Ten years on, the police are still having to win support for national IT systems
In the 10 years since the police service first had the idea of building a national IT system for criminal intelligence, frustration at the floundering progress was mainly confined to the officers themselves and the IT specialists taking an interest in the programme.
However, in June this failure was exposed to a wider arena as a major weakness in the British force. The Bichard inquiry into the murders of Jessica Chapman and Holly Wells in Soham, which caused a national outcry, found police intelligence systems seriously wanting.
"The disparate development of different local IT systems, many of which do not communicate with each other, has inevitably led to difficulties in accessing relevant information, which has in turn resulted in poorly informed decision making. Police forces need to address these problems urgently where they exist," the inquiry report said.
The failure was shocking but it can be explained by the approach to police IT procurement in the UK. Police forces remain locally accountable for their IT strategy and purchasing while the Police IT Organisation (Pito) co-ordinates and commissions national systems.
But Pito's lack of power over police forces' budgeting and management has hampered the creation of national systems and standards and helped lead to a fundamental review of its operations and future.
In an exclusive interview, Phillip Webb, Pito chief executive, told Computer Weekly, "We have responsibility and accountability in rolling out national police IT systems, but we do not have the authority. Post-Bichard, I think we are seeing a greater appetite for that, but for many years there has been no real drive to do that."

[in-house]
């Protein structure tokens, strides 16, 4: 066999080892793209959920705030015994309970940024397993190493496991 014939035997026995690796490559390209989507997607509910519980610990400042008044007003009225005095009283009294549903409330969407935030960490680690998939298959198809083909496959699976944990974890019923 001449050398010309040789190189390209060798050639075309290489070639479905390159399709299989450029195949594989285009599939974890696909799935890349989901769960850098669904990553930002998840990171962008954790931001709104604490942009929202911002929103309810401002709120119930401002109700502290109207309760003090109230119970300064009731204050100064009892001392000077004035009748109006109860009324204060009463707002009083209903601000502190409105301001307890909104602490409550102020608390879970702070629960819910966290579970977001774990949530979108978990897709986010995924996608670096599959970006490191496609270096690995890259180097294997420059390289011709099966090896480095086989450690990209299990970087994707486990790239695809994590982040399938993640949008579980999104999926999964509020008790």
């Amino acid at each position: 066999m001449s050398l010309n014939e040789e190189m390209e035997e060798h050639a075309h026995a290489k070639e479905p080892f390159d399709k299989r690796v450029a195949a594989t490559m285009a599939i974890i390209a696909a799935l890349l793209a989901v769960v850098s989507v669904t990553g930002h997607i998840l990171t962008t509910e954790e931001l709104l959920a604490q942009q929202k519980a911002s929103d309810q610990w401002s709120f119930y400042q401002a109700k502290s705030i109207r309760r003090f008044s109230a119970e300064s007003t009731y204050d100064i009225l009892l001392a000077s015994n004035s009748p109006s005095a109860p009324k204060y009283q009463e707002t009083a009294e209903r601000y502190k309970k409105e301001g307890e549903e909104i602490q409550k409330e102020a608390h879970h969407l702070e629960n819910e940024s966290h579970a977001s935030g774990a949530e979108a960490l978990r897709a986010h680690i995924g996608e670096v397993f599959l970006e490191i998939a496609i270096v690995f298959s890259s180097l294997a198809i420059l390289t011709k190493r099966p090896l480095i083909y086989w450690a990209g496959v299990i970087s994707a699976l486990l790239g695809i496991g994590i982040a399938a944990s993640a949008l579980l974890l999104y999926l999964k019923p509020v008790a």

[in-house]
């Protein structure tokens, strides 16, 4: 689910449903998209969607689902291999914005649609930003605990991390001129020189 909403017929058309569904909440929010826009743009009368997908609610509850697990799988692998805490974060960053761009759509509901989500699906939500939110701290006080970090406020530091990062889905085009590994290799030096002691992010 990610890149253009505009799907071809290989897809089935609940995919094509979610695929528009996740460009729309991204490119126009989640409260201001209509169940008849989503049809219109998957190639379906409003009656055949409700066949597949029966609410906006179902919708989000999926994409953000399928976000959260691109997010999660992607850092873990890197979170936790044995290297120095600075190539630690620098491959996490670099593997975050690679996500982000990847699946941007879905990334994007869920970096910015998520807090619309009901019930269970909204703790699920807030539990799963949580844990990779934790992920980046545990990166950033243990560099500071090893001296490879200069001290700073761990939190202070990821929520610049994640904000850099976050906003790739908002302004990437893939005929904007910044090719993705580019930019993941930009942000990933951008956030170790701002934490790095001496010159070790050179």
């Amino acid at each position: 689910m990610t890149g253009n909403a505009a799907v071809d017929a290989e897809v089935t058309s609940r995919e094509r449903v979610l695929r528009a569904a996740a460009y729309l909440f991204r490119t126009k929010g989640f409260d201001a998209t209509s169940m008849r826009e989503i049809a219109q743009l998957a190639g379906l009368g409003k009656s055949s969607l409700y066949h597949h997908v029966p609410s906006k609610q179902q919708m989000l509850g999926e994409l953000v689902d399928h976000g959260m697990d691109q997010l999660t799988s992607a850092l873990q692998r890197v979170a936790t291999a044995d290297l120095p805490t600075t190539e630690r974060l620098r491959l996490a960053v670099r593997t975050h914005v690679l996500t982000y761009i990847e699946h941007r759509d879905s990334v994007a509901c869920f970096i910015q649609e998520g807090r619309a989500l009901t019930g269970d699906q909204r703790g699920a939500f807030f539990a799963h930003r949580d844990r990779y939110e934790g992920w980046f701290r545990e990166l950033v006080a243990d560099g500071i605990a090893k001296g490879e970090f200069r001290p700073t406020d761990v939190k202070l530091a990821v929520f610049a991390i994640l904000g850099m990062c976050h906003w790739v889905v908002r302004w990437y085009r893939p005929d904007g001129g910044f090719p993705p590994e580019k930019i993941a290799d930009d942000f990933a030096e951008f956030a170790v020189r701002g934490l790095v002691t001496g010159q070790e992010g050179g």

To produce a national system, Pito must get the support of 43 forces across England and Wales, each with their own processes and ongoing IT investments, Webb said. "Often we work very hard with the forces and get the consensus, but then six weeks later the situation changes and we start to drift apart. Maintaining the consensus is the problem."
This, in part, explains the history of failure in building a national intelligence system for the police. Plans for such a system were laid down in the National Strategy for Police Information Systems in 1994, but were dropped in 2000 as police chiefs had difficulties agreeing a national intelligence model which would place intelligence at the heart of policing.
Only now, following the Bichard report, are forces agreeing a common understanding of what intelligence is and how the police should use it, before going on to build a national IT system to support it.
"We are working with the police community to identify what they mean by intelligence and that is in the process of being completed, and will be delivered at the end of November," Webb said. Only then can Pito put together a business case for Impact, the planned national intelligence system supported by the Home Office and the Association of Chief Police Officers.
But Pito's lack of mandate can still hamper effective implementation of a national intelligence system. "It is an issue," said Webb, but after Bichard, "people recognise that this is a fault which needs to be corrected. I am getting a far greater level of support than we have ever got in any other programme.
"The key problem is not getting people to agree that it is the right thing to do, it is getting them to agree to do it in the timescale because there are so many other things to do. It must be seen as the highest priority in terms of the change the police have to go through," Webb said.
Another barrier to implementing national systems is that, because forces have different investment cycles, some will inevitably have recently bought new systems and would not be keen to write them off. "This is a big problem," he said. "Getting the balance right between value for money on a national scale and on a local scale is very difficult."
It is almost inevitable that perfectly sound national IT investments may look like a waste of money at a local level, said Webb, but systems such as Impact would be of little use unless it is truly nationwide.